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I have a Rat Terrier, which is a medium sized dog (about 17 lbs). When I give him a bath, I give him a bath in our laundry tub. While he is in the laundry tub, I heat up a bath sheet in my dryer. I have sewn the top and one side so that it looks a little like a pillow case.
When the dog's bath is finished, I take the bath sheet out of the dryer and wrap the dog in it. I snuggle him and hug him, while I'm drying him. This helps from him shaking and getting water all over, it works. Wouldn't you like a nice warm towel when you come out of the shower? Just imagine how he likes it? Not sure who enjoys this warm towel more, the dog or myself.
By Cathy from Plainfield, IL
It's that time of year when you take your dog out and it's muddy outside. They usually get pretty muddy, so have a box of baby wipes handy. They make quick clean up of the muddy dogs feet, legs, and whatever else is muddy. They not only come clean, but the smell good. Also, the baby wipes are good for their coat.
Grooming your dog can actually be a great bonding experience, if you decide to do it yourself rather than taking your pup to a professional. And unless you've got a show dog on your hands, you don't really need to use a groomer; grooming your dog at home is easy!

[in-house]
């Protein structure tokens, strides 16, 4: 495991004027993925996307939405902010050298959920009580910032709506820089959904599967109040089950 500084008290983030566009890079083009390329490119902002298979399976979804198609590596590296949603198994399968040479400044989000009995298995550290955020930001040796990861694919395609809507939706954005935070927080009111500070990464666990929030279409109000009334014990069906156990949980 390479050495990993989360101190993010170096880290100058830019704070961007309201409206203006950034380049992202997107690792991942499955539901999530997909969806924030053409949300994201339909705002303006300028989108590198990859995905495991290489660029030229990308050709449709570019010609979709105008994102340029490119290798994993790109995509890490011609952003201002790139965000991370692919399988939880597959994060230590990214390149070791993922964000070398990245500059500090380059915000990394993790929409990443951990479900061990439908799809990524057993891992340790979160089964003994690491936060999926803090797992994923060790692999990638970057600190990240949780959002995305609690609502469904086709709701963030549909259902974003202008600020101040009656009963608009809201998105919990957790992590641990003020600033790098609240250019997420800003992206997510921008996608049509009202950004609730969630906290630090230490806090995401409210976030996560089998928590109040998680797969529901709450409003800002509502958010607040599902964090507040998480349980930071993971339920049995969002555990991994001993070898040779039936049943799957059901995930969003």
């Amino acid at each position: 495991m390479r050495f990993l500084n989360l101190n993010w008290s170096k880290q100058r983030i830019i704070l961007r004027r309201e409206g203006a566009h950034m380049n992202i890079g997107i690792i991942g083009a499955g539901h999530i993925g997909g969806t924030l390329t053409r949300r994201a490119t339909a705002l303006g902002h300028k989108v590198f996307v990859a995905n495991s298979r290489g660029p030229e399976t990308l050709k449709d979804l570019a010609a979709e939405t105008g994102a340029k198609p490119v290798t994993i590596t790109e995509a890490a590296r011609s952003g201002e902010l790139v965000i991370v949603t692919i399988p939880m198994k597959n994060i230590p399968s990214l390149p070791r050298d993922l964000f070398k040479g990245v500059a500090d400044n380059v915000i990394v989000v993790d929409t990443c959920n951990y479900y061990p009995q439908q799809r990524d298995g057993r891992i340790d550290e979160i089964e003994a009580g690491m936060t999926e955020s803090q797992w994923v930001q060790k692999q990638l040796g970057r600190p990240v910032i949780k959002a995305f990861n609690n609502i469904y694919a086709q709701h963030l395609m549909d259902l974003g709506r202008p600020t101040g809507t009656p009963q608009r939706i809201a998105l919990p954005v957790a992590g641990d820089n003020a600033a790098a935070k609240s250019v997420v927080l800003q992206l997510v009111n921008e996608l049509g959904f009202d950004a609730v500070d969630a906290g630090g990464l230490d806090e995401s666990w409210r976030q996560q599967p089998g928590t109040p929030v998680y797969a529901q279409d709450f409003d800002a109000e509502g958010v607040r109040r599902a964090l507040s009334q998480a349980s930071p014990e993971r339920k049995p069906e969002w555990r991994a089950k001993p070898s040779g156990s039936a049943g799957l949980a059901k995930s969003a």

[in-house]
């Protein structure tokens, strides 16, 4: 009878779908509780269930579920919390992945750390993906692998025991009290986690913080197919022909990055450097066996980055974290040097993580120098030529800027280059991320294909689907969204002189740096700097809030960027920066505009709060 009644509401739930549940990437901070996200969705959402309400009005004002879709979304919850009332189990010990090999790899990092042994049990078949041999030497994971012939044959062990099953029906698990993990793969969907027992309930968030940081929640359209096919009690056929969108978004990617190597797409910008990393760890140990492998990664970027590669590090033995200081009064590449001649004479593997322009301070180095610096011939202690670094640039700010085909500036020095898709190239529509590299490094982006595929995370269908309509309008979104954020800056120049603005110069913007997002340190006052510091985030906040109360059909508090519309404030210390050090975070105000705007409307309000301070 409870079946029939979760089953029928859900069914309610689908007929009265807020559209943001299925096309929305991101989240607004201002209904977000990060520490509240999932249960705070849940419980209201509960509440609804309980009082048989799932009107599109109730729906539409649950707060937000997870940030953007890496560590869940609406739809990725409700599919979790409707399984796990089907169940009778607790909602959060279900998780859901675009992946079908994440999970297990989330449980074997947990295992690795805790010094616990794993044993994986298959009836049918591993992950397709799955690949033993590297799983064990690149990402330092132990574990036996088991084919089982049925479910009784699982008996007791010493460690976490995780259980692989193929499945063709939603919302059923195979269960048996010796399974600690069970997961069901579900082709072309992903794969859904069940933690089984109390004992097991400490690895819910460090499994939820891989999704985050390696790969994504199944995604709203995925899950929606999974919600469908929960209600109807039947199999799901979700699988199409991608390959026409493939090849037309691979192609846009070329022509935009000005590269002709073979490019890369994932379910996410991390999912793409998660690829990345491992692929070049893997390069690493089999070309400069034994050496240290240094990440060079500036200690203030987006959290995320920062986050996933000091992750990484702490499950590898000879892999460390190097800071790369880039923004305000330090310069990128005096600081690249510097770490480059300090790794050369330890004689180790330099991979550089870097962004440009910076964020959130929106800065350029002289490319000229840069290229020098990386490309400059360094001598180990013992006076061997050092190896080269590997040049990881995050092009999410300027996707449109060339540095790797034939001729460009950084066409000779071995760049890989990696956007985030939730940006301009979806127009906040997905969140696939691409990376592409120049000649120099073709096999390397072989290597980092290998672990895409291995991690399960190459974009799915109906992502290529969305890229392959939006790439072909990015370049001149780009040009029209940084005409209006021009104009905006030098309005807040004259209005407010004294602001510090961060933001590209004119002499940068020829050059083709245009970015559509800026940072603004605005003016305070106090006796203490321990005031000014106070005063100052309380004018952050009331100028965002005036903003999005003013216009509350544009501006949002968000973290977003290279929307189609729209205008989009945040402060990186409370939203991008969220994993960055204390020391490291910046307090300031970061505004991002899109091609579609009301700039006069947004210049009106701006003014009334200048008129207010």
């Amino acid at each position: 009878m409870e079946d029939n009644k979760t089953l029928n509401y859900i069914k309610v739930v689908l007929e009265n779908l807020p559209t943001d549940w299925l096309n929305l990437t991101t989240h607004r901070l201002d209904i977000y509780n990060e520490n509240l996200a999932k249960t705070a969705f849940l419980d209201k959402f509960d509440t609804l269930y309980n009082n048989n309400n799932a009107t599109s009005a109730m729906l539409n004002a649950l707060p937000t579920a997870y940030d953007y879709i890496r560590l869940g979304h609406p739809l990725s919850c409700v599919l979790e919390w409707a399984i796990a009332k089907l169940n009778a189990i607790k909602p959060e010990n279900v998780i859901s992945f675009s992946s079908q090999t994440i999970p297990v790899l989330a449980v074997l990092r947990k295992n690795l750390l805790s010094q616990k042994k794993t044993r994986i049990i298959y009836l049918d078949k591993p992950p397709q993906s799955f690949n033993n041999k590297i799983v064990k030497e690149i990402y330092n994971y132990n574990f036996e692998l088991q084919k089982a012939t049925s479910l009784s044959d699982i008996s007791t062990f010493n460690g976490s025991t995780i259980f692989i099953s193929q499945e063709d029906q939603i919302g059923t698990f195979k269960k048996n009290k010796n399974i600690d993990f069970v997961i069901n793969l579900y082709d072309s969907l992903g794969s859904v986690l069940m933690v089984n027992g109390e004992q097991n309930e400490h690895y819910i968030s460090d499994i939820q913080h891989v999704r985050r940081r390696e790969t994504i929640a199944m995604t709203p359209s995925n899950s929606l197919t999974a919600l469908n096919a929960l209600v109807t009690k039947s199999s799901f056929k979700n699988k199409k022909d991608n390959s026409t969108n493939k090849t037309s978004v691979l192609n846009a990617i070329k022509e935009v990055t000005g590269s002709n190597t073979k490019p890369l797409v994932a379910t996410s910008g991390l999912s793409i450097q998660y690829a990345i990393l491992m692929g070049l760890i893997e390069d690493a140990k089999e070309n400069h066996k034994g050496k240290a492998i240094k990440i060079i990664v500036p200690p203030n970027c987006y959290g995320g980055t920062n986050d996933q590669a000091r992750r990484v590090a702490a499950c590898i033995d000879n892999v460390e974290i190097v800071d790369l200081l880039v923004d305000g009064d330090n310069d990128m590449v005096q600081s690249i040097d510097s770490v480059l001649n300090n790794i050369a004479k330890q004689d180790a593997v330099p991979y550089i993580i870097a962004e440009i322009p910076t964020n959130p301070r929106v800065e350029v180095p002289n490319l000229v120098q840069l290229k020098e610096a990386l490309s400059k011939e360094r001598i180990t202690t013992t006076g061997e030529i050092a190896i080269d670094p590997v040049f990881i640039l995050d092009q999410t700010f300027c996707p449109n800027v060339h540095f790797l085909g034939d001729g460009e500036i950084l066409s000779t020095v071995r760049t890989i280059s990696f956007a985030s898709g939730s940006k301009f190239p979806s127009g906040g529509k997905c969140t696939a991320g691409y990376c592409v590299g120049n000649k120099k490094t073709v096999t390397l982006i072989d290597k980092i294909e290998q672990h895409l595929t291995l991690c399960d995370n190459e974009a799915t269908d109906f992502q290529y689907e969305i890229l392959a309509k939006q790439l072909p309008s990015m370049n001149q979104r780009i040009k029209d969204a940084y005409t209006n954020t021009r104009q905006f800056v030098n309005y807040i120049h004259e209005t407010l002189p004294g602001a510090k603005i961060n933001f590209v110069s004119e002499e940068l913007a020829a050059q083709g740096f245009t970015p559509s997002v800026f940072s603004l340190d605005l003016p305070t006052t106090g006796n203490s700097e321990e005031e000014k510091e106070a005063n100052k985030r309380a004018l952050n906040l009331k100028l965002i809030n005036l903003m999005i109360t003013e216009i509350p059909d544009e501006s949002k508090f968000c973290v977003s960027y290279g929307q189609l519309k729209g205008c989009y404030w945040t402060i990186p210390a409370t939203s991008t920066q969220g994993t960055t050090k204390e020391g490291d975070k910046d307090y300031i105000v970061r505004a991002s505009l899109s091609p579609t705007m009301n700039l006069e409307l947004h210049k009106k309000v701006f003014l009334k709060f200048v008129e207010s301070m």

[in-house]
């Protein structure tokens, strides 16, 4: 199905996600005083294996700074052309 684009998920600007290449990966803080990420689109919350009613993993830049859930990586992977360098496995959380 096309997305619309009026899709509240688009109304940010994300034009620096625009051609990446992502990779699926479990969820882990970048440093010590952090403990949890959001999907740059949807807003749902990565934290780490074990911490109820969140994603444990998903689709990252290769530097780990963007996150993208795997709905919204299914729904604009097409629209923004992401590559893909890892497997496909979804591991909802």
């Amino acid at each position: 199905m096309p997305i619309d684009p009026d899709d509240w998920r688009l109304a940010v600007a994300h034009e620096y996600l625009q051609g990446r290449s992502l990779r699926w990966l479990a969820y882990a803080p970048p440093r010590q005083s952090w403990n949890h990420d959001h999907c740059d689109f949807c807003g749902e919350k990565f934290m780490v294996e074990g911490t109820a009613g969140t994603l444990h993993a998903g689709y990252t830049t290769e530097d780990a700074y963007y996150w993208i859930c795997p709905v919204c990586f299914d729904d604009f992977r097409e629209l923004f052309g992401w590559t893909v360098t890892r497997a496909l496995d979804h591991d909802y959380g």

There are lots of brushes out there. Which brush you choose depends mostly on what type of dog you have. Dogs with shorter coats may like a rubber-tipped brush, since their skin is a lot closer to the surface. Dogs with longer coats may like a slicker brush, which has a series of pin-like bristles. Double-coated dogs may need a shedding blade to help get that tufty undercoat out during shedding season. A long-toothed metal comb can be helpful for untangling hair in sensitive places like the belly, legs, and tail. It's just as important to pick a brush that your dog likes. If grooming is an unpleasant experience physically, he's not very likely to sit around for it.